3 Leadership Lessons From Breaking Bad and Blockbuster TV Shows
BY Les McKeown
Whether it's Breaking Bad or The Sopranos, stop looking for lessons. Here are the only three you need to know.
As the cultural behemoth that is Breaking Bad finally reaches the end of its run, the time has come to ask the obvious question: "What are the key business lessons we can learn from this tale of entrepreneurial spirit?"
And, as your fearless commentator, it falls to me to answer:
1. There aren't any. Or if there are, they're entirely incidental.
That doesn't stop people from writing about it, of course. If you Google "business lessons from breaking bad" you'll get enough results to while away a morning or two, and even an esteemed publication like The Economist wants in on the act.
Look, the reason articles like this one get column inches is not that TV writers are business geniuses who embed cutting-edge business models into their scripts. It's because harried business editors (and equally harried contributors) love anything that's a little out of the ordinary-- and even better if it references an incredibly popular TV show, hence increasing the likelihood that you'll actually click through and read the article.
Breaking Bad is no more a case study in business practices than 24 was a training video for the CIA. Enjoy both programs for what they are-- first-class entertainment-- but don't waste your time trying to read between the lines for inspiration at work.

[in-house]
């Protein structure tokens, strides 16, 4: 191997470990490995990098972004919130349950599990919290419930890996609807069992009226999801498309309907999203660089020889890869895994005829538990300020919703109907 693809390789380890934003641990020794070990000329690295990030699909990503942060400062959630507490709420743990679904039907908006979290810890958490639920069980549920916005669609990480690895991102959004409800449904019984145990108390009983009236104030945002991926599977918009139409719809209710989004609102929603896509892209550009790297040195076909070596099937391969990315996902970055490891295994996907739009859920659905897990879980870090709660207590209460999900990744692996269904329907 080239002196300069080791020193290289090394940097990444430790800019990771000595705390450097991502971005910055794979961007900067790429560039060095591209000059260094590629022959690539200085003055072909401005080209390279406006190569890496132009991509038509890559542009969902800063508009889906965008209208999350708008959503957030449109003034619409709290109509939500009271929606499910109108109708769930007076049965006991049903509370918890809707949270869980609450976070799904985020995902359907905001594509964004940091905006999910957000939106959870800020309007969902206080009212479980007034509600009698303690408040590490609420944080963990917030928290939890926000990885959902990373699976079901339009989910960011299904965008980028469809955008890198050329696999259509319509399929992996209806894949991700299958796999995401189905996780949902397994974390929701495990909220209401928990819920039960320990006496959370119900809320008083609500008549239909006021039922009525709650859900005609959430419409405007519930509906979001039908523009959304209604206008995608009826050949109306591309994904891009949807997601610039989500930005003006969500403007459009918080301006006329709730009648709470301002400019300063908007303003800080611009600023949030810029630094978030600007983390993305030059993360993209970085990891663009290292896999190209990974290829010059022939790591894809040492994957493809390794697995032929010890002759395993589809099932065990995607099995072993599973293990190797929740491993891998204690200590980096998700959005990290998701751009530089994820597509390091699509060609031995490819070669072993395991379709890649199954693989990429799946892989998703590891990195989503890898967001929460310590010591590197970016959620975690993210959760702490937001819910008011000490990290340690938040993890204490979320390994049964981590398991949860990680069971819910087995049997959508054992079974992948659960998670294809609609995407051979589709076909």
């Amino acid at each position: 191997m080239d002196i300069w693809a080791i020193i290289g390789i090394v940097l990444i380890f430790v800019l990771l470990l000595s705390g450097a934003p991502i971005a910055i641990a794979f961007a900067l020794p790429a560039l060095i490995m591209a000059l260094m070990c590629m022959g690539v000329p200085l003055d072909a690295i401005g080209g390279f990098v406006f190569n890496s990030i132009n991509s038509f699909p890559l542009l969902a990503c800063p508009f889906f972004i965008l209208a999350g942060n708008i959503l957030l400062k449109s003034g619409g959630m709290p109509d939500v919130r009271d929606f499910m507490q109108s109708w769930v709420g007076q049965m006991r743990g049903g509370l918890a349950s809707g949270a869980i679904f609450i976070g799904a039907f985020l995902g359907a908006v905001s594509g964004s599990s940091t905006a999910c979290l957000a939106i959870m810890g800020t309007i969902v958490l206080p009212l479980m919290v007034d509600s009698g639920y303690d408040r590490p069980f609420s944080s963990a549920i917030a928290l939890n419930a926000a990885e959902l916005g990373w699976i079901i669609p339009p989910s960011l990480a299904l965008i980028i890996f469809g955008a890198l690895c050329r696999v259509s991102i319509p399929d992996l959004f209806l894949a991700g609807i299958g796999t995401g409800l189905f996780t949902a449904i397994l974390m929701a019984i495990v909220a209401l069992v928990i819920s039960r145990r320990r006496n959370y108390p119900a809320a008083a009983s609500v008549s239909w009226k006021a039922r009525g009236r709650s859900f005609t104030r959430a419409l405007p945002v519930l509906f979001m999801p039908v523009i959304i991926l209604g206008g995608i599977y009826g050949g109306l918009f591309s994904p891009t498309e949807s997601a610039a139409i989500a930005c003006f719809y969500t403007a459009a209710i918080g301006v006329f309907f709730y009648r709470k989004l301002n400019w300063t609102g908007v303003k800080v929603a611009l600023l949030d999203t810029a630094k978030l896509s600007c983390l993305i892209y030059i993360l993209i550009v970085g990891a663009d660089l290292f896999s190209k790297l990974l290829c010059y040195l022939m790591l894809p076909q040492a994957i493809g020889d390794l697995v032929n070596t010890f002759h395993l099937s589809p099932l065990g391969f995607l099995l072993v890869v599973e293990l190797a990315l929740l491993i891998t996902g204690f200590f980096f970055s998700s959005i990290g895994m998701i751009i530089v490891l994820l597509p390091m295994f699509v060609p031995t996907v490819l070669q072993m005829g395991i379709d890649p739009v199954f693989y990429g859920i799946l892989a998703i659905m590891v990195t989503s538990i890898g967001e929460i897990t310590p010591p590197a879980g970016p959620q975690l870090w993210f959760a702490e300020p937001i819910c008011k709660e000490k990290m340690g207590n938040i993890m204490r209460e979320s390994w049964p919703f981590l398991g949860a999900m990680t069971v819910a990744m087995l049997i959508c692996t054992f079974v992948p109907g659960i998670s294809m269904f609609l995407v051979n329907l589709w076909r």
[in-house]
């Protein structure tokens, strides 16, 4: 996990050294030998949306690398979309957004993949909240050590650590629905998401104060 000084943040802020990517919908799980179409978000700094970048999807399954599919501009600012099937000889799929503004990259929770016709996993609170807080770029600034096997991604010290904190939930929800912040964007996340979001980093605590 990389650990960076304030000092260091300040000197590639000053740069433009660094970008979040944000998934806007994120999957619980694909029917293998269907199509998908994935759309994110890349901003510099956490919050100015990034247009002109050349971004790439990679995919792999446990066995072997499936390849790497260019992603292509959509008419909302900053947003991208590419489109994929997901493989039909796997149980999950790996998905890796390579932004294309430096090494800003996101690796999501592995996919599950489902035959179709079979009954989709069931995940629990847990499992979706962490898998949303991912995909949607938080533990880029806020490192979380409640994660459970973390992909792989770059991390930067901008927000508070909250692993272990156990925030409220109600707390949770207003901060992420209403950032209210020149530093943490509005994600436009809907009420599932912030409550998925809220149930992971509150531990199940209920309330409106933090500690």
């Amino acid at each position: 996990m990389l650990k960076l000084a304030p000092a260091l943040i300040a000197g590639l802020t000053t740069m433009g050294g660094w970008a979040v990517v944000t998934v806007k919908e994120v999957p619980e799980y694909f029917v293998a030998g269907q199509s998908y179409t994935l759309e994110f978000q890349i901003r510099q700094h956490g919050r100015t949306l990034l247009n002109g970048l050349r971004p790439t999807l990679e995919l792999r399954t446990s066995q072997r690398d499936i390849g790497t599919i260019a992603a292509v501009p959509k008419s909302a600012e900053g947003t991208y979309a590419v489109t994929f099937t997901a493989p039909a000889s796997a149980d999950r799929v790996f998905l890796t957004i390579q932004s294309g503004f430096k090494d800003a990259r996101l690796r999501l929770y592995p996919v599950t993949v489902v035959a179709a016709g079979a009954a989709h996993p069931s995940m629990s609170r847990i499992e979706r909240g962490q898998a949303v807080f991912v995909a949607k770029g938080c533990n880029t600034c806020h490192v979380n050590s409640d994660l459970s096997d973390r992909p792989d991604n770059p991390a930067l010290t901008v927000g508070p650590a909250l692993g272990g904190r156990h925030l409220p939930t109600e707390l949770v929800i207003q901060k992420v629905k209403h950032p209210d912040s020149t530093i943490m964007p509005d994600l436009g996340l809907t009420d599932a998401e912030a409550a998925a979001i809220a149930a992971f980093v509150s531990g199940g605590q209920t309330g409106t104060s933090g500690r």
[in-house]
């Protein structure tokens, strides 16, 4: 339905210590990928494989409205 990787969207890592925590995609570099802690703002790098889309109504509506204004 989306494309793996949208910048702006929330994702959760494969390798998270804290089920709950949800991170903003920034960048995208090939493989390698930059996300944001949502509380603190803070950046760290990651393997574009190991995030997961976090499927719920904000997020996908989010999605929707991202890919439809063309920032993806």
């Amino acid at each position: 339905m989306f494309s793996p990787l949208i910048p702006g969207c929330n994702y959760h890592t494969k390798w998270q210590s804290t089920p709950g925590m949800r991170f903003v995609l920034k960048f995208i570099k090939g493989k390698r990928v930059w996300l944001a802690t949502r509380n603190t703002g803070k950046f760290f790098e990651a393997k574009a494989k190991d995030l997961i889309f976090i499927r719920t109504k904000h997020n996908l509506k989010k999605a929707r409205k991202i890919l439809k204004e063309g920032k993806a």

2. You could use that time in a more productive way. If you watched all 5 seasons of Breaking Bad- 62 episodes- you'd have spent somewhere between 45 and 50 hours immersed in an admittedly grippingly portrayed milieu.
So, instead of searching for hidden business lessons in the weekly high jinks of your favorite cast of characters, why not invest 45 minutes instead in analyzing the real-life lessons you learned that week in the ongoing saga that is your own business?
I guarantee that if you make that investment, you'll be in the top 1 percent of business strategists-- at least in terms of time spent.
3. And there is one role you should consider for yourself. No, it's not Mr. White, or Skyler, or Jesse, or even the slyly brilliant (and wryly named) Saul Goodman.
The role that leaders most need to play is not that of lead actor, or even best supporting actor-- your role is as the scriptwriter (in the case of Breaking Bad, most often the show's creator, Vince Gilligan).
Your job is to envisage the future and find a way to get your business there. Sadly, many leaders I work with simply turn up each day and simply react to whatever happens that day - the equivalent of reading the lines handed to them.
So don't go hunting for hidden business lessons in Breaking Bad, or whatever the next blockbuster is that TV thrusts upon us. Instead, study your own business intently-- and write your own script.
Looking to jump-start your business strategy? Download a free chapter from the author's WSJ best-seller, "Predictable Success: Getting Your Organization On the Growth Track - and Keeping It There" to learn more about building a world-class culture that will rapidly accelerate the growth of your business.